A survivor of the Russian Aeroflot crash says God is the 'judge' of passengers who stopped to grab luggage as 41 died in the blaze

Facebook/Mikhail SavchenkoVideo shot by a survivor of the Russian plane crash on Sunday shows some passengers leaving the scene while holding luggage.
  • Some passengers fled the scene of the deadly Aeroflot plane crash in Russia on Sunday while toting their carry-on luggage, a video shot by a survivor shows.
  • The footage raises questions about whether the passengers grabbing their bags slowed an evacuation as flames ripped through the aircraft.
  • The survivor who shot the video, Mikhail Savchenko, wrote on Facebook that he didn’t know what to make of those passengers with bags but that “God is their judge,” according to an Associated Press translation.
  • US aviation authorities have long warned against stopping to grab luggage in emergencies, saying it can be an obstacle during evacuations.
  • Visit INSIDER’s homepage for more stories.

A video from the aftermath of the deadly Russian plane crash on Sunday shows some passengers fleeing the scene while toting their luggage, raising questions about whether grabbing their bags wasted precious time for others to escape.

The Aeroflot jet made an emergency landing in Moscow while it was still heavy with fuel and immediately ignited, sending flames ripping through the airliner’s fuselage and killing 41 of the 78 people aboard, The Associated Press reported Tuesday.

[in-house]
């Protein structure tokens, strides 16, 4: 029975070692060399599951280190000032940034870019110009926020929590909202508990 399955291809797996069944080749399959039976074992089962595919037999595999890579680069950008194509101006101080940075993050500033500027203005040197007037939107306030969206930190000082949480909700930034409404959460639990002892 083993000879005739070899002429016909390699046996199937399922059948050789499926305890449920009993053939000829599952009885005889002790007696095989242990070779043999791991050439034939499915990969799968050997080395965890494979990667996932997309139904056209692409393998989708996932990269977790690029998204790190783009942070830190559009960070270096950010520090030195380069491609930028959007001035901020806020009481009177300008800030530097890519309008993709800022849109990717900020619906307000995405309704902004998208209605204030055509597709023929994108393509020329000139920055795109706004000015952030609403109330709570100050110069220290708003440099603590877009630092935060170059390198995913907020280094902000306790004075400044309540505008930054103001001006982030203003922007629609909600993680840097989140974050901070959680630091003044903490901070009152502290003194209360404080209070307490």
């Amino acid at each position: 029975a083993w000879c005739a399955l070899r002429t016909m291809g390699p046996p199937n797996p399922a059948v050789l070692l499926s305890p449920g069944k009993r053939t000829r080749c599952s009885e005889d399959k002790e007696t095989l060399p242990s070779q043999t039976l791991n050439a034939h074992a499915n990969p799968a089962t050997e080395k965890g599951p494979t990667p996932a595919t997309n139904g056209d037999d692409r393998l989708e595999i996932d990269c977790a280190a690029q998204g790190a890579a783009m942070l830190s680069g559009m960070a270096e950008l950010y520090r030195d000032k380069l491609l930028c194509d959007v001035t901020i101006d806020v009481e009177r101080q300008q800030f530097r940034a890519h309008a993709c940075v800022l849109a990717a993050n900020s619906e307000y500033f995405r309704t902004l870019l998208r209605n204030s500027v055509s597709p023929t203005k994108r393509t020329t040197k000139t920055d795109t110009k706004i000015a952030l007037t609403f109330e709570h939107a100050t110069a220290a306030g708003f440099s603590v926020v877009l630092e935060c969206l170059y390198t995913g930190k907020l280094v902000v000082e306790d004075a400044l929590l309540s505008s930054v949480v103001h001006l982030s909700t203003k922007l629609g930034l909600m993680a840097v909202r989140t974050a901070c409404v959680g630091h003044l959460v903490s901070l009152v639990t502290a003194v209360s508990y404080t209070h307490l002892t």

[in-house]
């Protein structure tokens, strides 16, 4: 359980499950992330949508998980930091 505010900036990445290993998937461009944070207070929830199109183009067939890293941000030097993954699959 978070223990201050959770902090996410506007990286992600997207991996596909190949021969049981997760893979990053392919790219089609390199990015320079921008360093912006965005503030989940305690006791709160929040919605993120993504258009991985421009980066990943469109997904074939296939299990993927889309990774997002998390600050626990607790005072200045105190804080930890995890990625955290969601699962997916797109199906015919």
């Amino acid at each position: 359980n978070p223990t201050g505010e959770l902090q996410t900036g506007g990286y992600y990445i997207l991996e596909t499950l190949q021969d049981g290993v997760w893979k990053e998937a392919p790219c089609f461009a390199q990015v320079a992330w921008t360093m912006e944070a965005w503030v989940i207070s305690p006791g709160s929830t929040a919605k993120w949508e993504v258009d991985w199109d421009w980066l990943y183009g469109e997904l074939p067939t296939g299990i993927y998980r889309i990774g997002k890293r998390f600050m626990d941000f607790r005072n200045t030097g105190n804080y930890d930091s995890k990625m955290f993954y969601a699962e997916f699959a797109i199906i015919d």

One survivor, Mikhail Savchenko, posted footage on Facebook of the plane’s burning wreckage and said he didn’t know what to make of his fellow passengers’ actions.

He asked people not to judge them too harshly, as they may not have been thinking clearly amid the chaos.

“I do not know what to say about people who ran out with bags,” he wrote in Russian, according to the AP’s translation. “God is their judge.”


Read more:
More than half the passengers on board Aeroflot Flight SU1492 died after a fiery emergency landing in Moscow. Here’s how the tragedy unfolded.

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Aviation experts have long urged passengers to abandon their luggage in emergencies, as grabbing heavy or bulky items from the overhead bins can waste vital seconds and minutes.

The US Federal Aviation Administration warns on its website that “retrieving personal items may impede the safe evacuation of passengers.”

The National Transportation Safety Board even said in a 2000 study that passengers exiting with their carry-on luggage were the most frequently cited challenge during evacuations, and that flight attendants’ attempts to help passengers evacuate were “often thwarted” by people who insisted on grabbing their carry-on luggage first.

According to the AP, investigators are still looking into what caused the deadly blaze, but Russian state media reported that they’re examining three possibilities: inexperienced pilots, equipment failure, and bad weather.

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